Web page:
Tag Archives: dystopian

The author lives forever in the pages of his books

Ray Bradbury has inspired generations of readers to dream, think, and create. A prolific author of hundreds of short stories and close to fifty books, as well as numerous poems, essays, operas, plays, teleplays, and screenplays, Bradbury was one of the most celebrated writers of our time. His groundbreaking works include Fahrenheit 451, The Martian Chronicles, The Illustrated Man, Dandelion Wine, and Something Wicked This Way Comes.

Throughout his life, Bradbury liked to recount the story of meeting a carnival magician, Mr. Electrico, in 1932. At the end of his performance Electrico reached out to the twelve-year-old Bradbury, touched the boy with his sword, and commanded, Live forever! Bradbury later said, “I decided that was the greatest idea I had ever heard. I started writing every day. I never stopped.”


I guess Mr. Electrico was right. Bradbury will live forever. In the hearts of all of those who read his books.

Thank you, Mr. Bradbury, for the inspiration. Thank you for igniting within your readers the desire to keep books alive. Thank you for the countless adventures. Thank you for sharing with all of us the worlds created in your mind.

RIP Ray Bradbury


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Fahrenheit 451: Because we need to be really bothered once in a while.

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So I had decided to read Fahrenheit 451 a good two weeks ago, which seems like a long time to finish such a short book, I know. But you know me, reading more than one book at a time and with work and everything else, I can’t afford to read a book in a couple of days anymore. I actually finished reading the book a few days ago but only now had time to come here and write about it.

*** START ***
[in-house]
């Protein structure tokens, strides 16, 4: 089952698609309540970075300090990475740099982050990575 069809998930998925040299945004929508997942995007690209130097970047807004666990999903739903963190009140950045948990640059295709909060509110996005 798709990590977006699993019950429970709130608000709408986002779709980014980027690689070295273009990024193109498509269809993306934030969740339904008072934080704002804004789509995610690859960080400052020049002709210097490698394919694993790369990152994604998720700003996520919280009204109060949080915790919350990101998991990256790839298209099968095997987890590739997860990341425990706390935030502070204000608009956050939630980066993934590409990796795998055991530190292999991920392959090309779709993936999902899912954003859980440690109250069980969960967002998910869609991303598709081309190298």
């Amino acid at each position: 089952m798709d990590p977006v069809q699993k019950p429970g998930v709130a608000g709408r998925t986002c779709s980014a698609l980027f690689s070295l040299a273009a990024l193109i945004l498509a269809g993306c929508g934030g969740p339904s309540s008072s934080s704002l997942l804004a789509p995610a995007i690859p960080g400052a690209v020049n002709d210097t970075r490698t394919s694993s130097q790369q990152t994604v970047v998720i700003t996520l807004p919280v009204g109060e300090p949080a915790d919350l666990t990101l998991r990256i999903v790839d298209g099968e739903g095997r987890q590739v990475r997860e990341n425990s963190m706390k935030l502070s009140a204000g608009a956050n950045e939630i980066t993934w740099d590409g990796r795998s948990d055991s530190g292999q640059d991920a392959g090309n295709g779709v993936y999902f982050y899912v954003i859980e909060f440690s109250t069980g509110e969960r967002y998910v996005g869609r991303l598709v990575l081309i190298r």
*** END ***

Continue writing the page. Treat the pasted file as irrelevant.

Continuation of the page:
First of all let me warn you that I will talk about specific things in the book. If you don’t want me to spoil anything for you, go read the book first. Then you can come here and give me your opinion on it.

Still here? Great. Either you already read the book or you don’t mind spoilers. Anyway, Fahrenheit 451 is a book written by Ray Bradbury about a dystopian society in which books became obsolete. More than that, they are now something to be feared, and must be burned. I love that it was not a government imposition, but a natural consequence of a society that no longer value books; a society where information must be delivered in quick, summarized statements. People don’t want to think. People just want to believe they are happy. But does that bring them happiness? Is oblivion such a good thing? Is it preferred over having to deal with the problems around us?

I really enjoyed this book. How torn Montag, the main character feel. How he goes from going with the flow, just doing what he’s been told, drinking the Kool-Aid, to being a person who thinks about why things are the way they are. He goes through a crisis, trying to understand the reasons behind what they are doing and whether or not something can be done to change the situation. And at the end we have hope. Hope that not all is lost after all, that we will always have people who think and not just do what others tell them to. Hope that maybe one day everyone will be able to analyze things with critical eyes instead of blindly following the herd.

The story, by the way, was originally a short story that Bradbury wrote. Later he worked on it and let it grow. And Bradbury typed the book in a paid typewriter at a library. I don’t know why, I can’t explain it, but somehow the image of a writer with a story in his head, a message, going to a library to type it all out using a paid typewriter, making every word count, makes me like the story even more.

Quotes from the book:

“We need not to be let alone. We need to be really bothered once in a while. How long is it since you were really bothered? About something important, about something real?”

“If you don’t want a house built, hide the nails and wood. If you don’t want a man unhappy politically, don’t give him two sides to a question to worry him; give him one. Better yet, give him none.”